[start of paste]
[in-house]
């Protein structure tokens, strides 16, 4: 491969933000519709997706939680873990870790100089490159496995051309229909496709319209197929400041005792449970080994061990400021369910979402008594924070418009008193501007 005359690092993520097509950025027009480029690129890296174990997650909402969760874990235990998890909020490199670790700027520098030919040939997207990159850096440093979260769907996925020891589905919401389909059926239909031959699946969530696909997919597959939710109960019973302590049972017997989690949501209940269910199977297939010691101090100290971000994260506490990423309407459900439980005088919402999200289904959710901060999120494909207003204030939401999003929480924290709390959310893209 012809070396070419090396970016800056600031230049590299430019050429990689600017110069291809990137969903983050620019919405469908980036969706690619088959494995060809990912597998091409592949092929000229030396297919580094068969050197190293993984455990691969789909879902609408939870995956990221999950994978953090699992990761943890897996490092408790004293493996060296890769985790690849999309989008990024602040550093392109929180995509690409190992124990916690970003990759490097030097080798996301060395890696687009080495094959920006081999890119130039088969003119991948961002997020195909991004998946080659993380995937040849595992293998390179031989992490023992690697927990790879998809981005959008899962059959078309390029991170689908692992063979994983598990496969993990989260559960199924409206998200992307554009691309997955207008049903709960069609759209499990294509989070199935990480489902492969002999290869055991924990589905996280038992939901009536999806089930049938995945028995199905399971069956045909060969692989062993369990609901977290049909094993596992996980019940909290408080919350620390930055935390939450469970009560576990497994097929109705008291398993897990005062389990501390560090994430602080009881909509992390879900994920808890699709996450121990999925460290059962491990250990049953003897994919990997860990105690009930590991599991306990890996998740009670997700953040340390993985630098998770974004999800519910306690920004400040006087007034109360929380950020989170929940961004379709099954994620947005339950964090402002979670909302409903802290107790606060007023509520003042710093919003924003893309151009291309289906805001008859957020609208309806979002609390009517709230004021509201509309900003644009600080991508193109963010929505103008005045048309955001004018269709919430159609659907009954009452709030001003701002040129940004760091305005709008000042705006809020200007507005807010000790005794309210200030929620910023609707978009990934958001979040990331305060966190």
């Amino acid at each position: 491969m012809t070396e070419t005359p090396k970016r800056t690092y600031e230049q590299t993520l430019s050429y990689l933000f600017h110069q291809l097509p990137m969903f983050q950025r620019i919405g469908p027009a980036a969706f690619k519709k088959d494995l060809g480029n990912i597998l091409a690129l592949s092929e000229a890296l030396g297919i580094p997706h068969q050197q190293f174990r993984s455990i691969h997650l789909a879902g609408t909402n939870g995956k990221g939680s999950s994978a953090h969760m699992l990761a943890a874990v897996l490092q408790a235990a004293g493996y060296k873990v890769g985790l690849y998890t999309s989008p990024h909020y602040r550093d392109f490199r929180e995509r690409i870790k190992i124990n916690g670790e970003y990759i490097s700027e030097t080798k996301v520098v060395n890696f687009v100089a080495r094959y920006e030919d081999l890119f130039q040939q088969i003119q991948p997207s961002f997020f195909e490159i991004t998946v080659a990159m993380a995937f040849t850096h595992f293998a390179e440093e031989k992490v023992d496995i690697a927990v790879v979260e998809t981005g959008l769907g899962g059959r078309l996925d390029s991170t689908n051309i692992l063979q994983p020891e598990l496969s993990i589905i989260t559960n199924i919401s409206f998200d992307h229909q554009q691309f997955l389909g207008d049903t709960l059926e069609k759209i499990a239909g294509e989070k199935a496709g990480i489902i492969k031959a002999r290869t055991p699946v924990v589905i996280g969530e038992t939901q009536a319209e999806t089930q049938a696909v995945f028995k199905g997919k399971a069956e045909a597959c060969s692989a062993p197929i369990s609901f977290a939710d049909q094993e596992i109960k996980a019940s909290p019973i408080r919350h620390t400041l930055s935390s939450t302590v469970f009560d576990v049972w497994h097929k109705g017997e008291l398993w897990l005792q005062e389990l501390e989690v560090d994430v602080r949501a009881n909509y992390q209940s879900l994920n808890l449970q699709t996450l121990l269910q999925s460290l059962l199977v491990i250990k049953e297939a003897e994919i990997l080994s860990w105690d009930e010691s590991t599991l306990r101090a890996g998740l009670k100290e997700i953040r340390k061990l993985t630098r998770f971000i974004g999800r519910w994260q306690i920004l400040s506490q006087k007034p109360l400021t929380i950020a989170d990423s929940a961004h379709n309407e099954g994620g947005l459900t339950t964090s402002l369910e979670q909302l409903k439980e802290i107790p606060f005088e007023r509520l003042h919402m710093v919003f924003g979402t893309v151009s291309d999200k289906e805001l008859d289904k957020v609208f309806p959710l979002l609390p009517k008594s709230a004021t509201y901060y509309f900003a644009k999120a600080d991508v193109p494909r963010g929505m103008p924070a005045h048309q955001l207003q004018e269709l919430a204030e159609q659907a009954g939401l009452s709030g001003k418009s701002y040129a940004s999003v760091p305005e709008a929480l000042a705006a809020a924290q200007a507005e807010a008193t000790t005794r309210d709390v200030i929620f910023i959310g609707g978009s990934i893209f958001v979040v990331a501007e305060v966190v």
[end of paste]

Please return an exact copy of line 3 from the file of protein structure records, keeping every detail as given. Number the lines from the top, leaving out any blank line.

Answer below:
């Amino acid at each position: 491969m012809t070396e070419t005359p090396k970016r800056t690092y600031e230049q590299t993520l430019s050429y990689l933000f600017h110069q291809l097509p990137m969903f983050q950025r620019i919405g469908p027009a980036a969706f690619k519709k088959d494995l060809g480029n990912i597998l091409a690129l592949s092929e000229a890296l030396g297919i580094p997706h068969q050197q190293f174990r993984s455990i691969h997650l789909a879902g609408t909402n939870g995956k990221g939680s999950s994978a953090h969760m699992l990761a943890a874990v897996l490092q408790a235990a004293g493996y060296k873990v890769g985790l690849y998890t999309s989008p990024h909020y602040r550093d392109f490199r929180e995509r690409i870790k190992i124990n916690g670790e970003y990759i490097s700027e030097t080798k996301v520098v060395n890696f687009v100089a080495r094959y920006e030919d081999l890119f130039q040939q088969i003119q991948p997207s961002f997020f195909e490159i991004t998946v080659a990159m993380a995937f040849t850096h595992f293998a390179e440093e031989k992490v023992d496995i690697a927990v790879v979260e998809t981005g959008l769907g899962g059959r078309l996925d390029s991170t689908n051309i692992l063979q994983p020891e598990l496969s993990i589905i989260t559960n199924i919401s409206f998200d992307h229909q554009q691309f997955l389909g207008d049903t709960l059926e069609k759209i499990a239909g294509e989070k199935a496709g990480i489902i492969k031959a002999r290869t055991p699946v924990v589905i996280g969530e038992t939901q009536a319209e999806t089930q049938a696909v995945f028995k199905g997919k399971a069956e045909a597959c060969s692989a062993p197929i369990s609901f977290a939710d049909q094993e596992i109960k996980a019940s909290p019973i408080r919350h620390t400041l930055s935390s939450t302590v469970f009560d576990v049972w497994h097929k109705g017997e008291l398993w897990l005792q005062e389990l501390e989690v560090d994430v602080r949501a009881n909509y992390q209940s879900l994920n808890l449970q699709t996450l121990l269910q999925s460290l059962l199977v491990i250990k049953e297939a003897e994919i990997l080994s860990w105690d009930e010691s590991t599991l306990r101090a890996g998740l009670k100290e997700i953040r340390k061990l993985t630098r998770f971000i974004g999800r519910w994260q306690i920004l400040s506490q006087k007034p109360l400021t929380i950020a989170d990423s929940a961004h379709n309407e099954g994620g947005l459900t339950t964090s402002l369910e979670q909302l409903k439980e802290i107790p606060f005088e007023r509520l003042h919402m710093v919003f924003g979402t893309v151009s291309d999200k289906e805001l008859d289904k957020v609208f309806p959710l979002l609390p009517k008594s709230a004021t509201y901060y509309f900003a644009k999120a600080d991508v193109p494909r963010g929505m103008p924070a005045h048309q955001l207003q004018e269709l919430a204030e159609q659907a009954g939401l009452s709030g001003k418009s701002y040129a940004s999003v760091p305005e709008a929480l000042a705006a809020a924290q200007a507005e807010a008193t000790t005794r309210d709390v200030i929620f910023i959310g609707g978009s990934i893209f958001v979040v990331a501007e305060v966190v």